I think I learn something each time I direct. Rather that be film work or on stage. I take a new lesson each time. With REPARATIONS, it was about truly collaborating and I was amazed how the story & film I thought I set out to make was so different (in a wonderful way) once we finished post production. I think that’s a huge impact as an artist as I go forward with other projects.
So many Indie Filmmakers BIGGEST hurdle in getting their film made is financing. How do you go about raising money to make your films?
That’s always a challenge. Especially if you’re also the executive producer on the film with your own film company. In this case, we partnered with From The Heart Productions so that people could donate to a 501c(3) and then they can get a tax write off as well. We raised a nice portion that way and then my husband Anthony (who always serves as executive producer) and I add what else is needed to get it all completed.
What created your biggest obstacle in shooting this film?
Not trusting my gut. As a writer you tell a story on paper and you ‘think’ it’s good. Then you put it on its feet to film it and you hope you’re conveying what you meant to convey. Then you look at the rough and you ask yourself “what do we have here? Is this any good?” Then being a film you get to muck with it in post and utilize all these amazing talents like my incredible
editor and the colorist and the sound designer and it starts to take shape and you wonder why you had questioned it during all those months. So in a way, I’m my own biggest obstacle at times – second guessing myself and the process.
Do you scout your own locations and are you instrumental in set design?
I did scout for this and we were so lucky as our production manager (who is also an associate producer) said “you’re describing my mother’s house” when I put out the call. So much of what you see is her house. We removed some things and brought others in. That was a mixture of myself, my co-producer and our production manger and DP all deciding what we needed in the space.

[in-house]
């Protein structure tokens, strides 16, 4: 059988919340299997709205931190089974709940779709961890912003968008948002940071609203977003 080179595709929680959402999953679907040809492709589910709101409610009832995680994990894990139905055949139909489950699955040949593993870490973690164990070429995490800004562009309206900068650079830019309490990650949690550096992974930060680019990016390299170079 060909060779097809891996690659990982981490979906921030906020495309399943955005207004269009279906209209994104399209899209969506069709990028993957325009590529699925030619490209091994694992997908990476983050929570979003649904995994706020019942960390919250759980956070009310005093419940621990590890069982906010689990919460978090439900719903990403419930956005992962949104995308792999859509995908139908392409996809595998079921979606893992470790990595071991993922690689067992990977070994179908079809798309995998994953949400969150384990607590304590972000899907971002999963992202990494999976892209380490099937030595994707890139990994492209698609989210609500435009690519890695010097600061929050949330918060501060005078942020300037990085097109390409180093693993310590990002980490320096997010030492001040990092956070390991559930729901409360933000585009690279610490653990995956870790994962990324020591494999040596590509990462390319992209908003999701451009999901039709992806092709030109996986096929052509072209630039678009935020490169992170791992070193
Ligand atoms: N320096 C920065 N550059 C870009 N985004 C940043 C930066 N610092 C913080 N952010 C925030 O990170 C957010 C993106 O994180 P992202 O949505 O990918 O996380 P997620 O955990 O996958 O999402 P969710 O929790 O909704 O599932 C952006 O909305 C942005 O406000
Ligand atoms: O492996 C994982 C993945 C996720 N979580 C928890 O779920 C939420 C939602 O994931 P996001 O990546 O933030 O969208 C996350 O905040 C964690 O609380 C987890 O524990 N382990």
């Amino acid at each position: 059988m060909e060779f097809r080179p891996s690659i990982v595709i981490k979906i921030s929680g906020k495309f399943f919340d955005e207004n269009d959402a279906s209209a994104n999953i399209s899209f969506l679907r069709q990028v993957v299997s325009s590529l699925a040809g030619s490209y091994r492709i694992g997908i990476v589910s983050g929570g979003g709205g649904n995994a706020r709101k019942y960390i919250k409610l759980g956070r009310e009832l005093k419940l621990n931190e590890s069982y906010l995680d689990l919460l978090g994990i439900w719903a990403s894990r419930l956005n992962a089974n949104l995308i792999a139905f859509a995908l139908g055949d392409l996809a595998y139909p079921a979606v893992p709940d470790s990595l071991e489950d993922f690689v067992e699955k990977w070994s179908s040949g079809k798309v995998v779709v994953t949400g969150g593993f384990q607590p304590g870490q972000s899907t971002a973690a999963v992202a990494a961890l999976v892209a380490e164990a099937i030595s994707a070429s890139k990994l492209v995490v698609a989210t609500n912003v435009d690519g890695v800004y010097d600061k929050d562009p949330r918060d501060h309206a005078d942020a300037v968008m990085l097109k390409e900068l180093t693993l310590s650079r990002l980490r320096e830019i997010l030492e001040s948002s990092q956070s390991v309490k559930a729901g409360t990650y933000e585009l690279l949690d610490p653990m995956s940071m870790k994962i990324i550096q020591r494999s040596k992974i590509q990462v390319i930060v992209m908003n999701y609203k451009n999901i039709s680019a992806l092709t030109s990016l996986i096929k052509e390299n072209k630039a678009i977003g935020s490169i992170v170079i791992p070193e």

What is your process as the Director of a film working with your Actors? Do you have a rehearsal process?
I didn’t have a rehearsal this time. I have in the past, but with this one I met Ed once in person. I talked to Nefertiti on the phone about what I was looking for. Then we came together and just did it all in two days. I love working with actors so each
time I said ‘Cut’ – I was with them looking at what we were about to do next and making sure we were all on the same page since you film out of order. Actors need to know where they were just coming from so that it makes the job of the editor easier when they are seaming it all together.
The score in the film is haunting (Beth Perry/Chris Doney). Did you work closely with them to create the feel for the score?
Wasn’t that beautiful?! Here’s how it happened. We were on Pond 5 (the music site) and I kept finding their music choices and loving them. So I got online, found their email and wrote to them asking them to score the film instead of me piecing it together via already created music. I was so grateful they had the time and said yes. They are British composers. Our animator was in Rhode Island. My DP lives in Michigan. I live in NJ and my co-producer/editor is in NY. So we truly came together from all over to make this film.
What are you currently working on for your next project?
Right now I’m taking a break. Creating a film and then working through the film festival circuit takes up a lot of time. The previous film I wrote & produced played 40 festivals last year including the American Pavilion at the Cannes Film Festival so I was hoping for another very busy year. We’ve
already been accepted into five festivals with this film, however all have been postponed due to the virus. I’m stopping to evaluate what I do next as this has put the world on standstill and I’m just not sure how many festivals will actually get to see this film. It may get to the point where we go straight to Amazon (where last year’s film is currently streaming) so I can get an audience to see it. Still waiting to see what happens with all the festivals we’ve applied to this year.
Of all the hats you wear – which is your favorite and why?
Husband. Without my other half, I could never do all of the creative things that I am so lucky to get to do. We’ve been together twenty years and he keeps me sane, makes me laugh daily, and encourages me to dream big…no matter what that dream may be.
BTS set photos – Tom Schopper Photograpy